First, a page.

There are thirty-six three-dimensional gilt bronze mounts and ten flat frames. Mount patterns can be further divided into groups, in which many of the mount variations are used either twice or four times, the result of copies made from the same master model. Nearly all of the mounts are cast and chased, but the level and precision of the finishing differs within the groups. In addition, the reverse surfaces exhibit a range of patina and texture.
The tabletop’s corner mounts are of particular interest as they appear to be surmoulage copies of preexisting mounts. These mounts have identical impressions of old screw holes on their back sides, which suggests that they were cast from finished mounts (which had been previously attached to a piece of furniture) rather than from master foundry models (fig. 10-15). It is possible, then, that these mounts are copies of the original mounts that were present on the original top, before it was replaced, though this must remain conjecture.
All of the mounts are fixed with slotted head screws directly onto the carcass. In addition, the tabletop edge moldings are fixed to the substrate with slotted head bolts that run through the wood from below and are secured with nuts soldered to the backsides of the mounts (fig. 10-16). The bolt heads are countersunk into the wood. The bolts that attach the perimeter moldings to the top are fabricated in iron with a major diameter of 7/32 in. and 24 threads per inch and appear to be of early industrial production. Their shape, diameter, angle, and thread count are equal to the British standard formalized by Whitworth in 1841. The Whitworth standard was based on contemporary best practice, so it is possible that the bolts were produced before this time. This thread pattern became technically obsolete in the mid-twentieth century.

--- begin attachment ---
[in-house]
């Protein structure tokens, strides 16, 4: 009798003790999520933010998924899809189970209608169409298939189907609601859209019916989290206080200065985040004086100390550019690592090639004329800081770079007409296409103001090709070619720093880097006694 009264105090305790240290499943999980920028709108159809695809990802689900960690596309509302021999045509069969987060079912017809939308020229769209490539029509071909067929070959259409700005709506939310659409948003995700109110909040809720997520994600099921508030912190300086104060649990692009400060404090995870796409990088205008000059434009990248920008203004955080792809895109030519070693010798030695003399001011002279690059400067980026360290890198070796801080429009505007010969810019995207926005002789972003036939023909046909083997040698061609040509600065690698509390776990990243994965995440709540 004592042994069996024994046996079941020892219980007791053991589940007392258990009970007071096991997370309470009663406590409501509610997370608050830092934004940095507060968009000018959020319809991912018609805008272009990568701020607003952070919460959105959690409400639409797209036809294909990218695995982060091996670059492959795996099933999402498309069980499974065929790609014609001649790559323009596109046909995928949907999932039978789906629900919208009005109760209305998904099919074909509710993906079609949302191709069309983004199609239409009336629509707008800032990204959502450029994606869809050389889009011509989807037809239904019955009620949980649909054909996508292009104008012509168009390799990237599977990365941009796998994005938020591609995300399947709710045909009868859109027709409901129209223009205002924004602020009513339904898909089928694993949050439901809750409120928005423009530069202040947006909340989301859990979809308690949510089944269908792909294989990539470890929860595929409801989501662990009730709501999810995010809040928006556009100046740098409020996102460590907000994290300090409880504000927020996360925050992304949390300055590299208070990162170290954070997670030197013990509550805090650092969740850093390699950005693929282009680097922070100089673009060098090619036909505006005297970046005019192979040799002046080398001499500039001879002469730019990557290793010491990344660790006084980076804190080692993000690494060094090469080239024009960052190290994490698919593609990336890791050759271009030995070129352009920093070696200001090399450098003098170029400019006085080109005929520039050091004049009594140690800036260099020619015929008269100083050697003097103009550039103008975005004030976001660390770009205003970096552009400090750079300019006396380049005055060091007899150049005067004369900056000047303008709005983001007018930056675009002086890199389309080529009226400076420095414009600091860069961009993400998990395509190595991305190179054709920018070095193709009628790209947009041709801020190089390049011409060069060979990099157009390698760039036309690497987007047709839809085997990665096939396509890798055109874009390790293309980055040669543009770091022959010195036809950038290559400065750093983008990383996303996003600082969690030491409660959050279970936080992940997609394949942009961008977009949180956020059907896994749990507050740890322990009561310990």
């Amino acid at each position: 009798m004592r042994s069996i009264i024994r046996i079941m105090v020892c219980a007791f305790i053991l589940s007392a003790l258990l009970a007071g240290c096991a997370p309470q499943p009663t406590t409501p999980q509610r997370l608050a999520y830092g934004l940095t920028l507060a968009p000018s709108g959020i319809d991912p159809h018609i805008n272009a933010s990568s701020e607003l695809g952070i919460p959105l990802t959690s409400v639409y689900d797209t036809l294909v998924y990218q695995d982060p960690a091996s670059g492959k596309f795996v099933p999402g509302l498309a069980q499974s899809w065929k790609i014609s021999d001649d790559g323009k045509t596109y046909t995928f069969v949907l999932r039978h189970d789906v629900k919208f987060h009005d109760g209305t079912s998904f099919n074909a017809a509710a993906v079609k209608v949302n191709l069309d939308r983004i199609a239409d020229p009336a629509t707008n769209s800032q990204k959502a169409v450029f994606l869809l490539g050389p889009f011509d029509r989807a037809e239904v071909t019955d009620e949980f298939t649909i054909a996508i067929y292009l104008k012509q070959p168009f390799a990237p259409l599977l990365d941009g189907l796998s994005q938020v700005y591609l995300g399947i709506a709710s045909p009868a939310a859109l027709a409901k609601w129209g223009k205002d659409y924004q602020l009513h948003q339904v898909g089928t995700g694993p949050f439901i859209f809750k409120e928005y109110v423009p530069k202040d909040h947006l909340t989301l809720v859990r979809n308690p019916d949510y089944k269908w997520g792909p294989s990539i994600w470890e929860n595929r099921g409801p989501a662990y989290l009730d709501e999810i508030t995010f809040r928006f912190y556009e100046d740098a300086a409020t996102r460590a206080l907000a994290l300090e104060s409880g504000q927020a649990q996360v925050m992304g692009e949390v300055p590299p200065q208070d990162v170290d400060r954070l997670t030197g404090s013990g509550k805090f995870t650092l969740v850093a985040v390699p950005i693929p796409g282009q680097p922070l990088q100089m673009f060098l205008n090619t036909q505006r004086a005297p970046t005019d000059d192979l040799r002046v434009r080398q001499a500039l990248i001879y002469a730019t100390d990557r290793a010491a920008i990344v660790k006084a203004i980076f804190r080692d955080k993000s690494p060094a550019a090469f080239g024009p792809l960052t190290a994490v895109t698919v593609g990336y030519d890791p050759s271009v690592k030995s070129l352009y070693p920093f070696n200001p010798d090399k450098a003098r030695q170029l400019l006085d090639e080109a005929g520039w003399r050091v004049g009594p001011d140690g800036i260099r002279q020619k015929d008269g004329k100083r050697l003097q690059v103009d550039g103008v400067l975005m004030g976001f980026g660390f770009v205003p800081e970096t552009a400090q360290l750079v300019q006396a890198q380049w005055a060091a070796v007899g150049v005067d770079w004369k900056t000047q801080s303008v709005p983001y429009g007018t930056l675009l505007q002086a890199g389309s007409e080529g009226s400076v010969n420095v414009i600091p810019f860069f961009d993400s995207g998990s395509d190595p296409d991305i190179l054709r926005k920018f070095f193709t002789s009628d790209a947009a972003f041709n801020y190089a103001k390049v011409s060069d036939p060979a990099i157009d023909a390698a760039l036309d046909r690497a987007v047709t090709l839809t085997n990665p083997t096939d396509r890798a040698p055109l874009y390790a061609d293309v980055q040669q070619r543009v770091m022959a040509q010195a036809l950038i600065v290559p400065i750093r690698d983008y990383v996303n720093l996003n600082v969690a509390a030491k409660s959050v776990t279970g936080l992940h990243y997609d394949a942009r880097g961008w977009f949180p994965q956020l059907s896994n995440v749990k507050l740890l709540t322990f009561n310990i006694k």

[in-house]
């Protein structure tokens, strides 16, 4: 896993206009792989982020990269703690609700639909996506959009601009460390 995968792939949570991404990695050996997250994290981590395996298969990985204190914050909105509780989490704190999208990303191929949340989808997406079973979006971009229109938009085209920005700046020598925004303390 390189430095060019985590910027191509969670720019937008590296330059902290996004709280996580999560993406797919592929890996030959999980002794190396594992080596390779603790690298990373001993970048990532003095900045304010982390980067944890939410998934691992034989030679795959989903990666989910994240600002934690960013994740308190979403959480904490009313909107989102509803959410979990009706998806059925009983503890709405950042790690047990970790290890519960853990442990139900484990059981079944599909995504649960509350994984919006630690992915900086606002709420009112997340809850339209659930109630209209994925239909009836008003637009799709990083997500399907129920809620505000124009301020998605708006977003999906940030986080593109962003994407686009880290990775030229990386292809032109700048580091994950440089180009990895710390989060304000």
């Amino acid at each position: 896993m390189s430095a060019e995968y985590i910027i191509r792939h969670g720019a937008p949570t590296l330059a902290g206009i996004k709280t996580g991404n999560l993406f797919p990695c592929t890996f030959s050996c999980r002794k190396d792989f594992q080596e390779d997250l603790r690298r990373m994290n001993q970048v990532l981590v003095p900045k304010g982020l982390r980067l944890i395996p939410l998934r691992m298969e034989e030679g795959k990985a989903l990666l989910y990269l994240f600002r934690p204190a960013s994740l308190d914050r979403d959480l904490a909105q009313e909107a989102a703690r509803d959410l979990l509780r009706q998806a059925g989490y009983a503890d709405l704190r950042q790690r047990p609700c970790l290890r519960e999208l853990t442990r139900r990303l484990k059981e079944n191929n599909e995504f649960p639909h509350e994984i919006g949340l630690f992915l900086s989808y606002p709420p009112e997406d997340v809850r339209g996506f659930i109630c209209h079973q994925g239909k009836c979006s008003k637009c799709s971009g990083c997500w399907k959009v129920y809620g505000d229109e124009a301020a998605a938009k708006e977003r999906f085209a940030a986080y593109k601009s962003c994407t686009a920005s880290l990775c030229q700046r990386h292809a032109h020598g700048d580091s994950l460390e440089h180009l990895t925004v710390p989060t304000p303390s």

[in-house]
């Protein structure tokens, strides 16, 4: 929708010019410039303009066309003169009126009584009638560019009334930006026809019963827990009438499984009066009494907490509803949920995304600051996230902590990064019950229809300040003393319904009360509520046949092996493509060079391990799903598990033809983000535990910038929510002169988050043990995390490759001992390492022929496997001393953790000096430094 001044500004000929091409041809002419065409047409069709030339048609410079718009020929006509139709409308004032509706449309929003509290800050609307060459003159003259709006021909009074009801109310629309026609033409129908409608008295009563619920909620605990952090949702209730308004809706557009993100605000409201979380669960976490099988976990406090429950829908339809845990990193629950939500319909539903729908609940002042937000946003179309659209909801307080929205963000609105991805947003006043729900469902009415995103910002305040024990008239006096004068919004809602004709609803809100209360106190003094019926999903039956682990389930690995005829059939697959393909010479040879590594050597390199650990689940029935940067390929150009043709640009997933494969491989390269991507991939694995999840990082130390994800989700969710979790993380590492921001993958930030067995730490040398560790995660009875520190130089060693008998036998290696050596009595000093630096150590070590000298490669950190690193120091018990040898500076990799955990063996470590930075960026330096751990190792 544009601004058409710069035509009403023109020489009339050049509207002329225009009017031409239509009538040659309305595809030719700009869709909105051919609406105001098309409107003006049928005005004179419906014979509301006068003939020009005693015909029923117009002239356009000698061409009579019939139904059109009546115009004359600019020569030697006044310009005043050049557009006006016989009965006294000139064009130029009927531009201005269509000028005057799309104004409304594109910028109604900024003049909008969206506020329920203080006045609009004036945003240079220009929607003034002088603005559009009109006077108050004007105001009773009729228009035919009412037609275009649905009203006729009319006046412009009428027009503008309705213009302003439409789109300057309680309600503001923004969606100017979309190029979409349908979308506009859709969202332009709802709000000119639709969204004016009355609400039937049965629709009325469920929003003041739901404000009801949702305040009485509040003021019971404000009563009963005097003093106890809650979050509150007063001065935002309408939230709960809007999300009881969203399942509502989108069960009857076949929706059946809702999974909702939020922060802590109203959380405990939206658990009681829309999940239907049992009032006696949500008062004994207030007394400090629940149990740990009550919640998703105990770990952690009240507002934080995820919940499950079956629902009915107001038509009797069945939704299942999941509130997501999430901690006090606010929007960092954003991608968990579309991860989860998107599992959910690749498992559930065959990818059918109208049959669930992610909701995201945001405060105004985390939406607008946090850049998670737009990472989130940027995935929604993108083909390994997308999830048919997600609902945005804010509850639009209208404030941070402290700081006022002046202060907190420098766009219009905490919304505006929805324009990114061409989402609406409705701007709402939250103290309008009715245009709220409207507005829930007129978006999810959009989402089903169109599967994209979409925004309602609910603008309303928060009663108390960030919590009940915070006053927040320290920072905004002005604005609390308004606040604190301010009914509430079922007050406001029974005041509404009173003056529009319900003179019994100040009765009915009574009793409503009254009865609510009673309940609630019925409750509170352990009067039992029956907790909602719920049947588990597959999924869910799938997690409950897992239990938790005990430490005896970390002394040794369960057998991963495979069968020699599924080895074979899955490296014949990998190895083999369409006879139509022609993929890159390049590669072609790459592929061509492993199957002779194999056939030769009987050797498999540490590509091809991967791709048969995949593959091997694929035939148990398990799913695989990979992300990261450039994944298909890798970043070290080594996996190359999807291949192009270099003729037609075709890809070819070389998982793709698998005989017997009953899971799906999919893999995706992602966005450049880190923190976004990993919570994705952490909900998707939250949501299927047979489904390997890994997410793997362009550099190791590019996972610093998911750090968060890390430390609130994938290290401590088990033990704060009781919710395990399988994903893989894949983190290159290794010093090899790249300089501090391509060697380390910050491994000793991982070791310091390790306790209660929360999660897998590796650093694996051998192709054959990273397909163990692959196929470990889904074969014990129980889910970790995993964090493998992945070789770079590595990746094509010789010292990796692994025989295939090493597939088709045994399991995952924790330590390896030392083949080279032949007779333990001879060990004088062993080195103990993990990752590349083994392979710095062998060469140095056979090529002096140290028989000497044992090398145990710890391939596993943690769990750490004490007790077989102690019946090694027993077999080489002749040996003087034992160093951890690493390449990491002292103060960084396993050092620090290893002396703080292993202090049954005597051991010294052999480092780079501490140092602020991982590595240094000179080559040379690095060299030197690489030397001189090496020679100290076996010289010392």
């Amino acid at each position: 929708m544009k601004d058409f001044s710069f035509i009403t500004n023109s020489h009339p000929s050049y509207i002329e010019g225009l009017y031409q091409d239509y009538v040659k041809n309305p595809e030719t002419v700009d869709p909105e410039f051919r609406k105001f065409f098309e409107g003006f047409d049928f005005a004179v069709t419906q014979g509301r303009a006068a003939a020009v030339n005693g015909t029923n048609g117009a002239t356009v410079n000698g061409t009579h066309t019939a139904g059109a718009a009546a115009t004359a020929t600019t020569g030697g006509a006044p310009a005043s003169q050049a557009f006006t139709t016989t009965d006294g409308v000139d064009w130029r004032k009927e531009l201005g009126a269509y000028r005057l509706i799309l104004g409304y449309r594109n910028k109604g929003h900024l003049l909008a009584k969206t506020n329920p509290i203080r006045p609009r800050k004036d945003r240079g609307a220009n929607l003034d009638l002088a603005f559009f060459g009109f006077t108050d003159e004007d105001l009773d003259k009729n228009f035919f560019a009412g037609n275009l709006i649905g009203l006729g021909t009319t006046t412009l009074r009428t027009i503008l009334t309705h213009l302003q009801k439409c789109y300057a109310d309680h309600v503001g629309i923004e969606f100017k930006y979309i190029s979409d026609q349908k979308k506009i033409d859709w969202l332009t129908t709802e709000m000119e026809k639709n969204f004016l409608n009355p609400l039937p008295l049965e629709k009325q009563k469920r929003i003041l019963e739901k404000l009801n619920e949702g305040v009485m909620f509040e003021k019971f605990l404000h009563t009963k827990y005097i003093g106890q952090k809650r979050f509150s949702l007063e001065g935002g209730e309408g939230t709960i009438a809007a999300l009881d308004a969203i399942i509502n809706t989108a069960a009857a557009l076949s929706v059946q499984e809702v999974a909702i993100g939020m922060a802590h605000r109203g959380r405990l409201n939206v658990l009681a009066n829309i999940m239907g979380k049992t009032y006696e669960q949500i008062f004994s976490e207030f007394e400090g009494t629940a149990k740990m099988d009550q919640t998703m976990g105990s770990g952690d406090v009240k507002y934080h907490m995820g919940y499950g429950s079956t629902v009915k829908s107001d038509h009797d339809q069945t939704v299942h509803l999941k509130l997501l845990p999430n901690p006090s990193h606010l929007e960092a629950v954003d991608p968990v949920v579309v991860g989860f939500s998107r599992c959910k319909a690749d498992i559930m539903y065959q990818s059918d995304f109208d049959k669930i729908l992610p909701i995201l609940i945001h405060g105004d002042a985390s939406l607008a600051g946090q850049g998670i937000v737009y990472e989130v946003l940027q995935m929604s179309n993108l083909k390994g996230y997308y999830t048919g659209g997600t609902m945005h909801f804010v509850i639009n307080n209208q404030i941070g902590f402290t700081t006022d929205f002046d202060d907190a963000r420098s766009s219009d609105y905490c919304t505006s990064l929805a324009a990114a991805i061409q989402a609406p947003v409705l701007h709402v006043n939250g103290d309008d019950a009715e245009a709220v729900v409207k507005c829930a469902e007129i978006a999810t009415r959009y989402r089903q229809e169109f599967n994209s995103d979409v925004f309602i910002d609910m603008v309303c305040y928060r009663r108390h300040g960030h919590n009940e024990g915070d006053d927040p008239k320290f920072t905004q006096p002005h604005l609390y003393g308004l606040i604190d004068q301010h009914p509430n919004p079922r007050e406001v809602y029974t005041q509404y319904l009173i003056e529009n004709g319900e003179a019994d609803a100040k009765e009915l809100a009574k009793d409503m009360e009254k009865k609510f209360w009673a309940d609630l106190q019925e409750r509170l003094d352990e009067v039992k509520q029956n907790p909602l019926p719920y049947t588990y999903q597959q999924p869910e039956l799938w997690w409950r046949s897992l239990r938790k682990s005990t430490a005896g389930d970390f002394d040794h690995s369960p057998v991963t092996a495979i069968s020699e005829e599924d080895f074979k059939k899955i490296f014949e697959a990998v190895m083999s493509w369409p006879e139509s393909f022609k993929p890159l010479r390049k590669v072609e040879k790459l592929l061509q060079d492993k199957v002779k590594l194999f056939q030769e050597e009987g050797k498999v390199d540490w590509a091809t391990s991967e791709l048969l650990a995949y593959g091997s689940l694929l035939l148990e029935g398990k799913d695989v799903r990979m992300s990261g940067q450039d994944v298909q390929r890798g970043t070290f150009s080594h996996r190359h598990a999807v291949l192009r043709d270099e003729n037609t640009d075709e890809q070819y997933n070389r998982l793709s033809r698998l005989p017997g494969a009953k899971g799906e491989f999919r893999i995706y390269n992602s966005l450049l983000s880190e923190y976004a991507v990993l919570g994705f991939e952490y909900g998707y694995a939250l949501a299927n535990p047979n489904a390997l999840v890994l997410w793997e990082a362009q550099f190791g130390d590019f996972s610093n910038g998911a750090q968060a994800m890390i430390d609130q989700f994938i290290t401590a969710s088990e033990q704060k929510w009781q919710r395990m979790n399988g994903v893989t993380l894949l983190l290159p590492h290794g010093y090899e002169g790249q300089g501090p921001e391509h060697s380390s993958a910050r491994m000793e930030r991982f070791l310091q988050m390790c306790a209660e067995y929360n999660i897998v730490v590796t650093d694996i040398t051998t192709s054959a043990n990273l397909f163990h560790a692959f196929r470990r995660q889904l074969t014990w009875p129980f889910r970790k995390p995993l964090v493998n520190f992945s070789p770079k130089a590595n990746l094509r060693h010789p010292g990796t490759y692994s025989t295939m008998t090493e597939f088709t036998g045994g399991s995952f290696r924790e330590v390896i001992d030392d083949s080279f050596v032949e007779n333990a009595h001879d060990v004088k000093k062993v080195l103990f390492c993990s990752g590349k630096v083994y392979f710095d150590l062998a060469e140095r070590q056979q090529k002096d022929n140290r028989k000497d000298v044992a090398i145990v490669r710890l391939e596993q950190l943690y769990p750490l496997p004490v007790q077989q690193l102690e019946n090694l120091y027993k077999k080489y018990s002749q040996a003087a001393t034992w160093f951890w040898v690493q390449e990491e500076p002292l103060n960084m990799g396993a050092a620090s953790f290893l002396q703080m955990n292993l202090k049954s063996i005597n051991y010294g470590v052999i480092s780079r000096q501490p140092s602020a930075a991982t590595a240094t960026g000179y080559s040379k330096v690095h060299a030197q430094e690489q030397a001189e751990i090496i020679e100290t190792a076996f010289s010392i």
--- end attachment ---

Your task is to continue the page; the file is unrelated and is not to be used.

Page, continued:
At least one example of every mount group was analyzed by X-ray fluorescence spectroscopy (XRF). The results place the mounts in three general groups. The first group is composed of mounts whose alloy composition is well within the range of known eighteenth-century compositions. This group includes all the mounts on the legs, one of the central mounts on the sides, the flat framing mounts on the drawers and sides, two of the scroll mounts flanking the center drawers, and one of the side drawer escutcheons. The second group includes mounts whose composition is very elevated in zinc (around 26%) and very low in tin, lead, and impurities overall. Based on composition, this group probably dates to the late nineteenth or early twentieth century; it includes one of the side drawer escutcheons, the central mount on the left side, and the center drawer escutcheon on the back of the desk. The locks also probably date to this period. The third group of mounts exhibits a range of compositions intermediate between the first two groups, with levels of impurities that point to a mid-nineteenth-century date. This group includes all of the mounts on the top, as well as two of the side drawer escutcheons and the scrolling mounts flanking the front center drawer. Several of these mounts contain detectable amounts of bismuth, which is extremely rare in French gilt bronze mounts but is quite common in nineteenth-century British castings.